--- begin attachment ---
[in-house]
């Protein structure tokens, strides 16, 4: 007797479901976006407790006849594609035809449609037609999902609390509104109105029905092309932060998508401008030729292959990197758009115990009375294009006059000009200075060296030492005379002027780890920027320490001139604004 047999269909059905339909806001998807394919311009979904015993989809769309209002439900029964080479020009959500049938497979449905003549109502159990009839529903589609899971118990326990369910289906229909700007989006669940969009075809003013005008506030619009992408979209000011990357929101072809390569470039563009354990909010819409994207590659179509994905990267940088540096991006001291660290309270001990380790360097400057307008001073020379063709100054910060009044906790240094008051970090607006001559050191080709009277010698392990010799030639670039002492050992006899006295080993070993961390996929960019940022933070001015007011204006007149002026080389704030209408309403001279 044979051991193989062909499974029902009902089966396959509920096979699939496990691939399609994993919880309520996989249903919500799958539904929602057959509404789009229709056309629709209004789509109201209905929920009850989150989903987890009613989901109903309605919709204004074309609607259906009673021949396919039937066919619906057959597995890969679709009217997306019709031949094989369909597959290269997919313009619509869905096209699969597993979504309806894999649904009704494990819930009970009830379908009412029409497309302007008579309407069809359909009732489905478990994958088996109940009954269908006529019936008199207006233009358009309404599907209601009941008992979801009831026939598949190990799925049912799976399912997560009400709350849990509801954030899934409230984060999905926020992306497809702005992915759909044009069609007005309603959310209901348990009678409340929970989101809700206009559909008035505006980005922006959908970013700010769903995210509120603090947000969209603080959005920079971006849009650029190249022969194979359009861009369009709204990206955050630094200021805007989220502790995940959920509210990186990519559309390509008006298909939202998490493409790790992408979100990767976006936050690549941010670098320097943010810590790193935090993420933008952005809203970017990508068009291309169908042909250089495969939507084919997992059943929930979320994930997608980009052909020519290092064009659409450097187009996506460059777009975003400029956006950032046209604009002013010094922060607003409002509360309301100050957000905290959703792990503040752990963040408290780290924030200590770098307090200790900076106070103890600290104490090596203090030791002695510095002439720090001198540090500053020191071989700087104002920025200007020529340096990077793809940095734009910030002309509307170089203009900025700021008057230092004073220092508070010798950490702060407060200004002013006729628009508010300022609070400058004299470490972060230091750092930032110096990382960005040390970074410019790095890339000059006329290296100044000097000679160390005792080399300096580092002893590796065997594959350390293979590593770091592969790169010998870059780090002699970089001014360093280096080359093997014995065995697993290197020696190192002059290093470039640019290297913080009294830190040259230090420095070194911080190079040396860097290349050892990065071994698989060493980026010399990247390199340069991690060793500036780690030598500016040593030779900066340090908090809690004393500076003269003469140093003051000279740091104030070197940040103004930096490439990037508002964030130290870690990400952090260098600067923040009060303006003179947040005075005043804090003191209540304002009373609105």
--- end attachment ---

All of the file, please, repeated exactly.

[in-house]
């Protein structure tokens, strides 16, 4: 007797479901976006407790006849594609035809449609037609999902609390509104109105029905092309932060998508401008030729292959990197758009115990009375294009006059000009200075060296030492005379002027780890920027320490001139604004 047999269909059905339909806001998807394919311009979904015993989809769309209002439900029964080479020009959500049938497979449905003549109502159990009839529903589609899971118990326990369910289906229909700007989006669940969009075809003013005008506030619009992408979209000011990357929101072809390569470039563009354990909010819409994207590659179509994905990267940088540096991006001291660290309270001990380790360097400057307008001073020379063709100054910060009044906790240094008051970090607006001559050191080709009277010698392990010799030639670039002492050992006899006295080993070993961390996929960019940022933070001015007011204006007149002026080389704030209408309403001279 044979051991193989062909499974029902009902089966396959509920096979699939496990691939399609994993919880309520996989249903919500799958539904929602057959509404789009229709056309629709209004789509109201209905929920009850989150989903987890009613989901109903309605919709204004074309609607259906009673021949396919039937066919619906057959597995890969679709009217997306019709031949094989369909597959290269997919313009619509869905096209699969597993979504309806894999649904009704494990819930009970009830379908009412029409497309302007008579309407069809359909009732489905478990994958088996109940009954269908006529019936008199207006233009358009309404599907209601009941008992979801009831026939598949190990799925049912799976399912997560009400709350849990509801954030899934409230984060999905926020992306497809702005992915759909044009069609007005309603959310209901348990009678409340929970989101809700206009559909008035505006980005922006959908970013700010769903995210509120603090947000969209603080959005920079971006849009650029190249022969194979359009861009369009709204990206955050630094200021805007989220502790995940959920509210990186990519559309390509008006298909939202998490493409790790992408979100990767976006936050690549941010670098320097943010810590790193935090993420933008952005809203970017990508068009291309169908042909250089495969939507084919997992059943929930979320994930997608980009052909020519290092064009659409450097187009996506460059777009975003400029956006950032046209604009002013010094922060607003409002509360309301100050957000905290959703792990503040752990963040408290780290924030200590770098307090200790900076106070103890600290104490090596203090030791002695510095002439720090001198540090500053020191071989700087104002920025200007020529340096990077793809940095734009910030002309509307170089203009900025700021008057230092004073220092508070010798950490702060407060200004002013006729628009508010300022609070400058004299470490972060230091750092930032110096990382960005040390970074410019790095890339000059006329290296100044000097000679160390005792080399300096580092002893590796065997594959350390293979590593770091592969790169010998870059780090002699970089001014360093280096080359093997014995065995697993290197020696190192002059290093470039640019290297913080009294830190040259230090420095070194911080190079040396860097290349050892990065071994698989060493980026010399990247390199340069991690060793500036780690030598500016040593030779900066340090908090809690004393500076003269003469140093003051000279740091104030070197940040103004930096490439990037508002964030130290870690990400952090260098600067923040009060303006003179947040005075005043804090003191209540304002009373609105």